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Liam Sharpe

Margaret Atwood on Writing Her New Graphic Novel, Angel Catbird

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Liam Sharpe

This month, acclaimed best-selling novelist Margaret Atwood will release an original graphic novel, Angel Catbirdthe first of a three-volume all-ages series. Angel Catbird is something of a throwback to the early days of superhero comics in which a laboratory accident turns a young scientist into a cat/owl hybrid. It’s full of action, romance, humor, and even a message about making our world safe for cats and birds. It’s also beautifully illustrated by Atwood’s collaborators, artist Johnnie Christmas and colorist Tamra Bonvillain. Ahead of Angel Catbird Vol. One's September 7 release, mental_floss chatted with Atwood about what it was like to write a comic book and work with a team, and gave us an exclusive first look at some pages from the graphic novel.

How did Angel Catbird come to be? Did you always plan for it to be a graphic novel?

It was always going to be a comic. How I did it was through Hope Nicholson, who is a comics producer. I had helped her on a Kickstarter in which she was raising money to republish some black and white comics from Canada in the ‘40s—this guy called Brok Windsor, who has entirely disappeared. He was one of those heroic people—but not a superhero—who went around battling Nazis without his top on. Johnny Canuck similarly was frequently topless when doing the Nazi fighting.

Therefore I got to know Hope and helped her out on her book The Secret Loves of Geek Girls, which she initially did herself and has now been picked up by Dark Horse. So I said to her, I have this idea but it’s not an idea I can do on my own. And I explained Angel Catbird to her and said "Can you help me with it?" And she said, "Yes, I could." She sent me a bunch of artists’ work that I could look at and therefore we identified Johnnie Christmas.

Did you know what you were looking for in an artist?

I knew exactly what I was looking for. I was looking for a ‘40s superhero look with a touch of noir, but since it was an all-ages book it couldn’t be too slathered in blood. I needed somebody who can draw. One of my theories is that all of that figure drawing that Michelangelo and Leonardo DaVinci used to do is all in the graphic arts now. So someone like Johnnie knows how to draw bodies. He knows anatomy. He can draw hands and feet and that really separates the sheep from the goats. When you look at amateur paintings, you’ll often notice that the hands and feet are hidden by red velvet drapery because they can’t actually draw them. They’re a big challenge. But Johnnie can really draw them as you’ll see by how he can draw claws and talons for Angel Catbird. He’s very accomplished and I knew he could draw anything I threw at him. And he has been able to do that. His Angel Catbird creation is really gorgeous.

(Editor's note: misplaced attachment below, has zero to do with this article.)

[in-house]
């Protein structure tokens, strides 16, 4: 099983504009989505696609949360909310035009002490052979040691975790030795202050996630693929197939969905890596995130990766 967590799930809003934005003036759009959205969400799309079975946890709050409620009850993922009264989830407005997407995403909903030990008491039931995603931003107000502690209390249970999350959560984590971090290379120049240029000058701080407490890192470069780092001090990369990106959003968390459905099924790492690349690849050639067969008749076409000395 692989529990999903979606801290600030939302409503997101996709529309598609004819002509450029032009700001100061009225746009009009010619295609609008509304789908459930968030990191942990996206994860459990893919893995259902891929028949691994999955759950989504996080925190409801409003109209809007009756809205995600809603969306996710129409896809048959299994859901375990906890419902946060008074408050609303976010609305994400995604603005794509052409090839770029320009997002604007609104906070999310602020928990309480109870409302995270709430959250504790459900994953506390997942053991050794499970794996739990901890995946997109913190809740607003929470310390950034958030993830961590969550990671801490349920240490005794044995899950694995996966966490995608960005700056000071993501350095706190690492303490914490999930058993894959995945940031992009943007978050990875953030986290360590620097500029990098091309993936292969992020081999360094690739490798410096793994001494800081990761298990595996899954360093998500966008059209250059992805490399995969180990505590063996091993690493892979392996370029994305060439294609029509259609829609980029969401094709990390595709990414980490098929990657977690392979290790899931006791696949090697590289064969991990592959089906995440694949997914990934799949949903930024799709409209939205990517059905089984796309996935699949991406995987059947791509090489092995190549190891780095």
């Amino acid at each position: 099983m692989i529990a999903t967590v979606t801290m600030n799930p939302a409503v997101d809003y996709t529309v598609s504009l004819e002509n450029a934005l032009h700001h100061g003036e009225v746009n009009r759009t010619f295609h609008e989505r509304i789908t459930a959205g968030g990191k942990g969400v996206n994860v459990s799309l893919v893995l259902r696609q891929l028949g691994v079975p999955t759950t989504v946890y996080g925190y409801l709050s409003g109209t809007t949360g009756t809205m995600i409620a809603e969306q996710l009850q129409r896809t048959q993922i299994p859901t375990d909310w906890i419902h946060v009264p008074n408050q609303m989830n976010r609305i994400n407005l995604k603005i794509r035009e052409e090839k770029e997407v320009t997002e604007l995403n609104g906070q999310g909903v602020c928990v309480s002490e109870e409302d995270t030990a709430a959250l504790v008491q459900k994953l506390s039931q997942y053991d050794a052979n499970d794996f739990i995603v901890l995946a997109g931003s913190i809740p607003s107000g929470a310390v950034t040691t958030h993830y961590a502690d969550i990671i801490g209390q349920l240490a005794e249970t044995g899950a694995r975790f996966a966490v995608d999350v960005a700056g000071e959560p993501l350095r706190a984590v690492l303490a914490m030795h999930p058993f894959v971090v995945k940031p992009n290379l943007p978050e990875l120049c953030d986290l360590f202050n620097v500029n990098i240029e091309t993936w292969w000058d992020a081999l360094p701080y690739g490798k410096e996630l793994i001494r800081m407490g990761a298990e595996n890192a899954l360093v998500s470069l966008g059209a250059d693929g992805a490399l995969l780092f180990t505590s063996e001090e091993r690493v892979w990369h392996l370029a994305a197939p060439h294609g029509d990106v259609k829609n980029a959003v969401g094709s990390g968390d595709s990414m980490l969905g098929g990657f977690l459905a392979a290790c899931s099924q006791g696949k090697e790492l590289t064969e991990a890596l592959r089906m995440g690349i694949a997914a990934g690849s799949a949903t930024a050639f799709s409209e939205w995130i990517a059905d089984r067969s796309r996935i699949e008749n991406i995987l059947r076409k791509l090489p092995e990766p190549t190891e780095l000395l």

Do you find it challenging to write an all-ages book?

I’ve written for children before. I’ve even written for very young children in which I wrote, drew and lettered the entire book myself. It was in the 1970s, a book called Up in the Tree. I did it because my publisher at the time said there wasn’t any children’s writing in Canada, take a crack at it. There wasn’t then, there sure is now. The reason that it’s in those funny colors was that we could only afford the two-color printing. So we chose blue and red which mixed into a funny third color which was sort of a browny/purpley color. They did a reissue of it recently and I said I’ll only do this if we keep the original look. I didn’t want it brought up to modern color standards. I wanted it the way it was.

In the back section of Angel Catbird it shows some sketches you drew for Johnnie to help convey some ideas for a particular outfit for one of the characters.

Yes, for the nightclub outfit. I was in England at the time so I was scanning these things in and sending them to him and he would send sketches back.

I needed someone who could actually draw, unlike me. My drawings are pretty basic. They’re essentially lines. [Laughs] This had to have an atmosphere.

Would you ever consider drawing a graphic novel yourself?

I think it would be very boring to have 72 pages of that. The thing about Johnnie is he’s able to vary the look of the lines. Some of that comes from the color. He’s worked with Tamra Bonvillain before so they understand each other. She’s picked kind of a early ‘50s color range. How can I describe it? It’s the right tonality for that period. There was a period in kitchen appliances [laughs] when they went from white and everyone thinks they went to that ‘60s range of avocado green and harvest gold and this horrible brown color that was very popular at the time but they went to an intermediate period of aqua pink and primrose yellow. These sort of Miami Beach colors.

How did you all work together?

Our team is five people: Johnnie; Daniel Chabon, our editor; Hope Nicholson, who brought the team together in the first place; and Tamra Bonvillain, the colorist, who operates once the rest of us have done our stuff.

So, I’ve now met all these people but before I hadn’t actually met them. They were all at Comic-Con, except for Tamra. It was all done over emails and scanned sketches. It’s similar to developing a film or television script but instead of writing scenes you’re writing panels but same stuff in them. Who’s in the panel, what are they saying? Point of view, where is it taking place. The difference in film is that you can’t have what people are thinking unless you do a voice over. In comics you can, because you can have a thought bubble. Or you can have narration that says “A week later” or “back in the forest” or in the “sewer system of New York” or whatever you want to put in. You can tell people where we are.

Is collaboration hard when you’re used to having total control of how you tell a story?

I worked in television in the ‘70s, so it is similar. You actually have more control in comics in that they are not expensive to create. Meaning, you don’t have investors putting millions of dollars in and therefore having a say. It’s just you and your partners.